In 1993, in a continuing project to brand his own identity, Murakami created an alter ego named DOB, whose name was taken from a line made famous by the late Japanese comedian Yuri Toru that asked the existential question: Dobojite dobojite?, (Why? Why?) As the complexities of Murakami’s examination of his own identity evolved, so did DOB, in painting and inflatable form, morphing from a strand of DNA to a balloon-like form with innocent eyes. The contrast of opposites is a recurring theme throughout Murakami’s work: good and evil, sweetness and perversion, humor and darkness. Often work that seems bright and playful reveals a darker side upon close examination: the seemingly cheerful mushroom shapes that are ubiquitous in his work, for example, may be read as a reference to the mushroom clouds of the atomic bombs dropped on Hiroshima and Nagasaki.

Among the works included in this large-scale survey tracing the trajectory of Murakami’s artistic development are many of his acclaimed sculpture figures including the 23-foot-high Tongari-kun (2003-4); Miss Ko2 (1997), a long-legged waitress who has become one of the artist’s signature characters; Hiropon (1997), a Japanese girl jumping a rope created by milk spurting from her gargantuan breasts; DOB in the Strange Forest, in which a benign and innocent DOB figure encounters a group of menacing mushrooms; and Second Mission Project Ko2 (2007), reprising the Miss Ko2 character, now transformed into a jet airplane. Among the paintings on view will be Tan Tan Bo (2001), as well as Tan Tan Bo Puking—a.k.a. Gero Tan (2002), in which DOB has evolved into a gigantic, sharp-toothed monster, with unknown substances oozing from his mouth; Flower ball (3D) (2002), a decorative work comprising dozens of Murakami’s famous flowers; and Superflat Jellyfish Eyes 1 and 2 (2003).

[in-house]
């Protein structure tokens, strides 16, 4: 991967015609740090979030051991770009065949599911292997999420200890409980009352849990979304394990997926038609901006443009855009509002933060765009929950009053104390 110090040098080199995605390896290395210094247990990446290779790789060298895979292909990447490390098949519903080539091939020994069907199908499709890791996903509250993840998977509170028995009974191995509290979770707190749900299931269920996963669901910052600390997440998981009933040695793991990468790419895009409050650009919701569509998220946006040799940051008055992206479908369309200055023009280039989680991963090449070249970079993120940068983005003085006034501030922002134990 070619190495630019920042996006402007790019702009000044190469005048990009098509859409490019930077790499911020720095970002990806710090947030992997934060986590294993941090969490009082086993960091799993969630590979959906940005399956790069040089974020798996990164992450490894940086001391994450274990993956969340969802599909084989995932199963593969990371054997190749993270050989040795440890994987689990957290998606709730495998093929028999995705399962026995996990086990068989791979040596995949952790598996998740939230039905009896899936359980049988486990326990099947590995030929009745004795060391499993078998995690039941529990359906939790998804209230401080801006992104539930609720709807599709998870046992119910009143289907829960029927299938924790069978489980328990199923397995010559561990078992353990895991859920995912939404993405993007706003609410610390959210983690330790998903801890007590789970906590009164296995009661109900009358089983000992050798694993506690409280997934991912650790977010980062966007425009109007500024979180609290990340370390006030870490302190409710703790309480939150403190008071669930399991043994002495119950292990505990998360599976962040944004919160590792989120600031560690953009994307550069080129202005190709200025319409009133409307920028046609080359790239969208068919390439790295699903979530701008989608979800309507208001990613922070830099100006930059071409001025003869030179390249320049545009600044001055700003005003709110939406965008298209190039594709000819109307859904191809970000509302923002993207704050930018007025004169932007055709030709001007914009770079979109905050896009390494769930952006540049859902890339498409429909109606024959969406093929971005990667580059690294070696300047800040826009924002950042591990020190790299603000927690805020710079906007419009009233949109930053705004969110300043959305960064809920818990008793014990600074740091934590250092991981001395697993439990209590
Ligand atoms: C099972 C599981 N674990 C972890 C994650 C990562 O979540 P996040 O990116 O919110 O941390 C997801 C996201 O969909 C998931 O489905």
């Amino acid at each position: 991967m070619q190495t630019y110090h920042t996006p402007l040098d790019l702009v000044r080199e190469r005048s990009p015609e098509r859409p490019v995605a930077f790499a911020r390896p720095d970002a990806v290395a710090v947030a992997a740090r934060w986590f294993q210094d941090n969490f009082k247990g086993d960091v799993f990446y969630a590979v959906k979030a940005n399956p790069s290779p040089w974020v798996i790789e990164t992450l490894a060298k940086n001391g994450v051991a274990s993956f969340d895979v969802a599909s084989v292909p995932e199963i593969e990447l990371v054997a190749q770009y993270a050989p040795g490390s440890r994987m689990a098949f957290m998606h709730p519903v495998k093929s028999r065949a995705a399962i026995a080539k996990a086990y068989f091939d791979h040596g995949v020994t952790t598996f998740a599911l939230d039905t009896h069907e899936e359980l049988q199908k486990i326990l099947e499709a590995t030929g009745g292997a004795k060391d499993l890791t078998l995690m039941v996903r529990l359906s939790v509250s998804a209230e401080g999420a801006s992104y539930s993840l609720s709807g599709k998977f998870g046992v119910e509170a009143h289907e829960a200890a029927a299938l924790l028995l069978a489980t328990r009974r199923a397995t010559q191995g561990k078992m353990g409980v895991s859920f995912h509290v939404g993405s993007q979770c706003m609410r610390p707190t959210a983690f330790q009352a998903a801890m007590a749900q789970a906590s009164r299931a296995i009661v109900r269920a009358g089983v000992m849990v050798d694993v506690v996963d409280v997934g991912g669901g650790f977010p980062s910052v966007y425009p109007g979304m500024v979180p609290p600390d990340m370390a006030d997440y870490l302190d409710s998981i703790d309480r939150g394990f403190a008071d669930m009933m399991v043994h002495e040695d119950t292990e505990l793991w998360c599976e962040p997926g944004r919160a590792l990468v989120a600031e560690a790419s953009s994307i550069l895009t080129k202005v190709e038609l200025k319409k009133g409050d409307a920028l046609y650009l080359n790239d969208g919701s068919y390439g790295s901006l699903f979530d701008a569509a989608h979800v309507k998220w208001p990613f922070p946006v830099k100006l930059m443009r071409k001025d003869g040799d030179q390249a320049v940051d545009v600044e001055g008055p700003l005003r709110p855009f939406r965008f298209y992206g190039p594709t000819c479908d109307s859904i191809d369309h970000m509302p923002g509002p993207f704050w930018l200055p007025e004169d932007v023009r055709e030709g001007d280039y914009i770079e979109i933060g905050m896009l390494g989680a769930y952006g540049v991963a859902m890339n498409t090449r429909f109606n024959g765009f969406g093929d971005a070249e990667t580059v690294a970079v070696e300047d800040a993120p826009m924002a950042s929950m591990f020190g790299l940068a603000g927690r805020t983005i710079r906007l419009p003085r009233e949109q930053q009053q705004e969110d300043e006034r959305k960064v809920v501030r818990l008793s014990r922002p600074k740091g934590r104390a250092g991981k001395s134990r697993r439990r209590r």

Paul Schimmel, chief curator of The Museum of Contemporary Art, Los Angeles, has organized the exhibition. The Brooklyn presentation is coordinated by Deputy Director for Art Charles Desmarais and Associate Curator of Exhibitions Tumelo Mosaka. The exhibition is accompanied by a fully illustrated catalogue co-published by the Museum of Contemporary Art, Los Angeles, and Rizzoli International Publications that includes essays by writers and scholars among them Dick Hebdige, Midori Matsui, Scott Rothkopf, Paul Schimmel, and Mika Yoshitake.

In his essay Mr. Schimmel writes, “Throughout his career, Murakami has mined his personal and artistic heritage, a conflicted amalgamation of Japanese, American, and European traditions. He has combined this to develop a unique aesthetic that has generated a proliferation of distinct images and icons. Murakami is an artist with the ability to plumb art history, popular culture, and corporate entities, ranging from Disney to Louis Vuitton, and an entrepreneur with the skill to promote his artistic and cultural vision to a global audience that spans a range of nationalities, social classes, and ethnicities.” -- www.brooklynmuseum.org